6. I have been wondering about this phrase as well; thanks so much for this interesting research. I had been trying to refrain from using this expression, but maybe I should re-think!

  7. I remember when the word to use was “muted” but it doesn’t sound as hip or trendsetting so I think that “low-volume” has become the thing…. These ideas spread too fast to keep track of their origin lately.

  8. Since we’ve often referred to bright colors as “loud”, I assumed that low volume was the opposite of this. (Or, as someone noted above, we’ve used “muted” also, another sound term.) Just a guess!

  9. Thanks for having this discussion. Just today I saw “low volume” and just couldn’t figure out what it meant but as I read the other posts and saw “muted” I certainly got the picture. I don’t see myself using the term because I don’t think that my circle of friends would know what I meant!

  10. I first read the phrase in Sunday Morning, the quilting book by Nyberg and Arkison, where they wrote, “…hidden among the bolds and brights are what are often called low-volume fabrics…. The scale of the fabric design varies, but the overall effect is softer and quieter than that of most modern fabrics.”

    When I understood that it meant fabrics with little color my first thought that the word “volume” (as in, cubic units to describe space occupied) was being used to describe quantity or amount. I just guessed it meant a lesser quantity of color which becomes equivalent to tint, pastel, pale, muted, etc..

    I like other words and phrases better than “low volume.”

  11. See, and I thought it had to do with either loft or the number of patterns/fabrics incorporated. Thanks for sorting this out! I like the notion of low-volume as opposite to loud, and not as dull as muted 🙂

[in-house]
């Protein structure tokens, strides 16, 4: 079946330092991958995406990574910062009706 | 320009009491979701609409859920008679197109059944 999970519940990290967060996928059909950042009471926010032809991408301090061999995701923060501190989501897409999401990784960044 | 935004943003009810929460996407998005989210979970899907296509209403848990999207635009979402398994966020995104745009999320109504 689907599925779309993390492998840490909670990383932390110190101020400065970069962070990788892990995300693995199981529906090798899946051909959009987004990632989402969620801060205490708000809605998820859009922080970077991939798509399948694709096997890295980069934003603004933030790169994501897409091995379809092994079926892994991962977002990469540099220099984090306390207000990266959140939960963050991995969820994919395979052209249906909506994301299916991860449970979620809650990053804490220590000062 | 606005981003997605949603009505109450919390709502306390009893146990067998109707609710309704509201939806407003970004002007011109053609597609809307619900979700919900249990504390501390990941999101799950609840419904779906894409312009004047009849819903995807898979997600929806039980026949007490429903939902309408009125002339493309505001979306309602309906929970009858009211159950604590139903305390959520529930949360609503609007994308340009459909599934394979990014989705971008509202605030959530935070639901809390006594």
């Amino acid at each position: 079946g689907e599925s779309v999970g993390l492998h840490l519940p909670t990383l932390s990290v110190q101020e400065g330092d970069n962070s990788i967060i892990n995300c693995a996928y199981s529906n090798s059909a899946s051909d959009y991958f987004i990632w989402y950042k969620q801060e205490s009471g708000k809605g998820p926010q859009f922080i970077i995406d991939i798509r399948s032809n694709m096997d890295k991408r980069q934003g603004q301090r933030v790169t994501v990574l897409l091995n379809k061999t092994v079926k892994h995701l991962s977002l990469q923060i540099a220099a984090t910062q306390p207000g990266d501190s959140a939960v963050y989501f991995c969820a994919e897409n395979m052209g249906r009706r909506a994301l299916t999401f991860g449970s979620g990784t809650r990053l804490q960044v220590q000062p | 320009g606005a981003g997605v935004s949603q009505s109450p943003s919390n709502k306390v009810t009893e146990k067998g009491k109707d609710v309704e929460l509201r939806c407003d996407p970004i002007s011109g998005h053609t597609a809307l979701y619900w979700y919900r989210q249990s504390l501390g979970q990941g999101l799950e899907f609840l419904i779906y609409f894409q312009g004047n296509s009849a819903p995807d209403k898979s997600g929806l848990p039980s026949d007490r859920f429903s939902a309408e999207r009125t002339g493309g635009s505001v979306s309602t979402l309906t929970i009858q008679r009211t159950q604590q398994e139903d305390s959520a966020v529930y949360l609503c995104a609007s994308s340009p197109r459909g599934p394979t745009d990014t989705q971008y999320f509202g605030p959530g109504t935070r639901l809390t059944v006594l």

12. Well, this has been a mystery to me! I had understood it as low value contrast, which it does, but only relative to paler colors. I have a great teals-and-greens border on a medallion quilt, for which all the colors are approx the same value. Now I understand this would NOT be considered low-volume. Thanks.

  13. I suspect this term has been invented to avoid the stigma of using the word “pastel” which has gotten a bad reputation. Pastel and low volume both refer to colors with low saturation, but “low volume” sounds more hip.

  14. More thoughts on ‘low volume’ which is still a conundrum to me — at a recent Modern Quilt Guild meeting, in preparation for a fabric swap, we got a lesson on low volume. I get ‘low contrast’ in the pattern, if there is one, but there also seemed to be the requirement that things be beige or gray. REALLY? If you made an entirely blue quilt with various close shades of dark blue in low contrast patterns, wouldn’t that be ‘low volume’? Someone else at the meeting was working on what she described as a low-volume quilt — it had a very bold, large graphic design based on log cabin blocks constructed from lots light grays and lots of navy blues. Within each color, the fabrics were low contrast with each other, but IMHO there was nothing ‘low volume’ about the quilt. It seems to me that ‘low volume’-ness depends on who is in the mix — just like an apparently medium-value fabric can act as a light or a dark, depending on its partners. Even among grays, one yellow-ish gray in a sea of blue-ish grays will stand out like a light-house.